"At Cafe Peter, I learned to look carefully at the human body, its positions, its movements; a body tells you far more than words like 'loneliness' and 'sorrow'."
Ernest Hemingway, too, favored café writing, at least during his time in Paris, which, like him, was then in her twenties. This was when Hemingway was still broke and in love and happy, way before turning earnest and bitter and joining Vladimir Nabokov’s camp of austere writers who work standing.
As with his women, Hemingway was never faithful to one café, but moved between many. The legendary Café de Flore and Les Deux Magots were among his favorite haunts and three years ago, on my pilgrimage to Paris’s literary landmarks, I saw his portraits still decorating their walls.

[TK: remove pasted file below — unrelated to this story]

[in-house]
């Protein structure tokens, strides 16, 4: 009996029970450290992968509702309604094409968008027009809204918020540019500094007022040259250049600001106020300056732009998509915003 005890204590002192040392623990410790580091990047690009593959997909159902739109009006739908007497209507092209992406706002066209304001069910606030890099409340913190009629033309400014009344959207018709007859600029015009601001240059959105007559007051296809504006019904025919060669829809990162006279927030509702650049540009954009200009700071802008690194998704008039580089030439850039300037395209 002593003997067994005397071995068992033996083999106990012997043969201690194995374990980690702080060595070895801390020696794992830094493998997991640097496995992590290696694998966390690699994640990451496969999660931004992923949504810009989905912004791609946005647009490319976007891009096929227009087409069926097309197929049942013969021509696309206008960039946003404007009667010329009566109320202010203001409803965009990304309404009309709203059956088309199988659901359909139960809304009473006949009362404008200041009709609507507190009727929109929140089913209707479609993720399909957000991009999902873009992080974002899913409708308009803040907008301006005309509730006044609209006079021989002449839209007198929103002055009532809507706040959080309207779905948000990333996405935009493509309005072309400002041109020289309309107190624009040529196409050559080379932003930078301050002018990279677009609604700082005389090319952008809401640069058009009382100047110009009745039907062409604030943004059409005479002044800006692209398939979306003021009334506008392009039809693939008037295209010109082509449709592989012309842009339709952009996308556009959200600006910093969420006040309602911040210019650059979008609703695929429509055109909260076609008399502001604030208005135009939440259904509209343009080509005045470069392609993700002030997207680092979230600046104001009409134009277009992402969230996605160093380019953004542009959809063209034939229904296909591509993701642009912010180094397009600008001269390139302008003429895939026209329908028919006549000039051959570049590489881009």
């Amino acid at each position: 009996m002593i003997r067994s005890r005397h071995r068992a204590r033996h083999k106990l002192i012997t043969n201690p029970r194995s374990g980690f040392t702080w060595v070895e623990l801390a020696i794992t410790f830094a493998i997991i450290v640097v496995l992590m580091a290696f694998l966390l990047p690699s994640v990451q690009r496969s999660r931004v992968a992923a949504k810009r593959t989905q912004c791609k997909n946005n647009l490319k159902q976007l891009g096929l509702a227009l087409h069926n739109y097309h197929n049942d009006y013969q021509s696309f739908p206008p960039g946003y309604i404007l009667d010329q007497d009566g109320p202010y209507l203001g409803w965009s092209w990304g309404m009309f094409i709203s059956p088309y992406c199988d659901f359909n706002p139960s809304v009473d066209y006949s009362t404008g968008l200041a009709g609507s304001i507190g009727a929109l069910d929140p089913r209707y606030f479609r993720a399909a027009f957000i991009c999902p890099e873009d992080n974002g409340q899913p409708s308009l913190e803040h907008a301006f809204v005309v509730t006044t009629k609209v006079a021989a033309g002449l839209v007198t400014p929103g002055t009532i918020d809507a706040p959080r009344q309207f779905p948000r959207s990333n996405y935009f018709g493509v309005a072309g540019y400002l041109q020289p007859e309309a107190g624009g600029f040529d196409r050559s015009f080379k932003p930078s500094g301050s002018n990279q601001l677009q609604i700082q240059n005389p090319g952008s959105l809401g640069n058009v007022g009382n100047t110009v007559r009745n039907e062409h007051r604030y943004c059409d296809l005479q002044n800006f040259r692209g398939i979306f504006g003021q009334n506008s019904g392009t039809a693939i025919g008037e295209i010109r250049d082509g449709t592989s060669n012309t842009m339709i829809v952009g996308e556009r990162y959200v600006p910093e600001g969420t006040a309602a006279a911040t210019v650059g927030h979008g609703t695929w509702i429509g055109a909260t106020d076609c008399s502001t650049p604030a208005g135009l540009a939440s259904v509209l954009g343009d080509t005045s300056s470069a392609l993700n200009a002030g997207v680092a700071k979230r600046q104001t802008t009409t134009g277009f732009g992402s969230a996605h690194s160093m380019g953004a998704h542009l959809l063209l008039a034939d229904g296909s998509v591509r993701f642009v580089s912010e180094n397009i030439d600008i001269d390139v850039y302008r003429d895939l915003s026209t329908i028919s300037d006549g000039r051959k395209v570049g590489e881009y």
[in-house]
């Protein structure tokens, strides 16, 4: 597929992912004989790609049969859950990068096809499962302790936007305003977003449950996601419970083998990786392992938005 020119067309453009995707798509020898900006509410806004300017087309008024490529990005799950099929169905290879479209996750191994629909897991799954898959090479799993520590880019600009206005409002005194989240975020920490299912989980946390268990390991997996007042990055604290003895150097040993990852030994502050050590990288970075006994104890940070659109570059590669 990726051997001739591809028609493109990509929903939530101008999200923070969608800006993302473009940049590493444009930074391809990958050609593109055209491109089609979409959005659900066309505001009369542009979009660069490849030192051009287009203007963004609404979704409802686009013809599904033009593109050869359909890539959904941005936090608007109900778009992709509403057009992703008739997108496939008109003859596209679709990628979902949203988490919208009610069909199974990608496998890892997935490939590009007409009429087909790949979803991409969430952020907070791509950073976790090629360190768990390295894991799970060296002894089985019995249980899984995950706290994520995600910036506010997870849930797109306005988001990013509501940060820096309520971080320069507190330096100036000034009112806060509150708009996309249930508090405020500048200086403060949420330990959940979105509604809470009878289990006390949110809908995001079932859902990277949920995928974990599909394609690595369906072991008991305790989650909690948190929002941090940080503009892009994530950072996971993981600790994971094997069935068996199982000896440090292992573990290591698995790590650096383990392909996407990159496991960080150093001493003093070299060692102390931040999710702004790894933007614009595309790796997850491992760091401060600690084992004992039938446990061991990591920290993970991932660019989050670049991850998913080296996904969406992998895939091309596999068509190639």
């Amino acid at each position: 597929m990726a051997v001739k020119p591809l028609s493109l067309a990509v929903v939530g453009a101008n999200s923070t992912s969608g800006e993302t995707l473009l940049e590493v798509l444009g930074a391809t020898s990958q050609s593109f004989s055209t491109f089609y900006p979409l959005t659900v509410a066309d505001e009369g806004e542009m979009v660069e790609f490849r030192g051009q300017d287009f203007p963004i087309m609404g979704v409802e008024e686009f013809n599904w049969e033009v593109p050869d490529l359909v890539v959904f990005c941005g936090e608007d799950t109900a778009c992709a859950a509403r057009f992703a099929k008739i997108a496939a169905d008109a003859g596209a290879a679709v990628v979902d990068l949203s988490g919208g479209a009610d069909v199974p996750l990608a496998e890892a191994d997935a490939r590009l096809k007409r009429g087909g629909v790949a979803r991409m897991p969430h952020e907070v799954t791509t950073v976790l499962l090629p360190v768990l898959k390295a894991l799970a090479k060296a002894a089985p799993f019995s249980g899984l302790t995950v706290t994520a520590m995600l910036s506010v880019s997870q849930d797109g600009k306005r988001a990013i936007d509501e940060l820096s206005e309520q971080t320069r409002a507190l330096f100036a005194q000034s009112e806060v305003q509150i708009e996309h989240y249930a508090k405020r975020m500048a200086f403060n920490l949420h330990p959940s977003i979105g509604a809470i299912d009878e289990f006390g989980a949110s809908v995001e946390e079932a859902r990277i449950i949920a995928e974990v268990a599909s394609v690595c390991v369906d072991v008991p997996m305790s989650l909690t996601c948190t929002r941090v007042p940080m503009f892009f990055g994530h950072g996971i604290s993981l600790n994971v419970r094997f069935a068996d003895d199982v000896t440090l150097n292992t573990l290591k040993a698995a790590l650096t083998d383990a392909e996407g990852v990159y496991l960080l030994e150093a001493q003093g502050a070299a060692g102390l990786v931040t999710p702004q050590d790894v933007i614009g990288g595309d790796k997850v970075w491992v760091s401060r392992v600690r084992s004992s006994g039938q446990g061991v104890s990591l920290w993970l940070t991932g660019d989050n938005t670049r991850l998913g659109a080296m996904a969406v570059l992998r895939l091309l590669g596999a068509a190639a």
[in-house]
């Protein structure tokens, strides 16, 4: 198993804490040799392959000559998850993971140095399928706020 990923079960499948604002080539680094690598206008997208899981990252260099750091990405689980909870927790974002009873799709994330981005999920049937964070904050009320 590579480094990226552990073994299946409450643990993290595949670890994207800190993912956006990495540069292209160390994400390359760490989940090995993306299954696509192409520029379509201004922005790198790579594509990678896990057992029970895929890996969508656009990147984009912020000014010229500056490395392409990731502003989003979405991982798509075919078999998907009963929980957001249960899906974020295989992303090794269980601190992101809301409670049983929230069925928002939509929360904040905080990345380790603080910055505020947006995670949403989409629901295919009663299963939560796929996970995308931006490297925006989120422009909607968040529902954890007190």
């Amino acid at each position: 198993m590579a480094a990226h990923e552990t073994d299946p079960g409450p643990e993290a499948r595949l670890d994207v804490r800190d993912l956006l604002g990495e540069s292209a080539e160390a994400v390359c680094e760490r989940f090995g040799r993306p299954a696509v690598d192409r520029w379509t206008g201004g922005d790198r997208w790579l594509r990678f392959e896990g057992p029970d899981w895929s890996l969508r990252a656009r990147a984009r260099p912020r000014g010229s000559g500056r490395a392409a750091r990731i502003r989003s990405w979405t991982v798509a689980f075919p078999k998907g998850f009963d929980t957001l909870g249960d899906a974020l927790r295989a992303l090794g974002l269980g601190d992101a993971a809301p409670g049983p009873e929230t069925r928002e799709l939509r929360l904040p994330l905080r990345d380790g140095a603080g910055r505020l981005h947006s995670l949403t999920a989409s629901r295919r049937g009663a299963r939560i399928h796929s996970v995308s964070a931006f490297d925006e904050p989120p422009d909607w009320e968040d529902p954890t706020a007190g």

If for Appelfeld cafes were a necessity, and a path to artistic self-discovery, then for Hemingway they held romance. He wrote nostalgically in his memoir A Moveable Feast that describes his youthful stay in Paris about the writing inspiration he drew from local cafes:
"The blue-backed notebooks, the two pencils and the pencil sharpener…, the marble-topped tables, the smell of early morning, sweeping out and mopping, and luck were all you needed."
A sensual man, Hemingway associated cafés with pleasure. When he had some money, he’d feast on oysters and sausages, while writing, and on the sights of cobbled sidewalks and Parisian women. He made friends with waiters and café regulars, usually writers or war veterans brandishing medals and missing body parts. It was in a café that Hemingway met F Scott Fitzgerald, who would become his literary friend and rival. However, unlike Appelfeld, in those days Hemingway didn’t draw his writing subjects from cafés. His imagination was set towards America, but cafés fed it metaphorically and literally: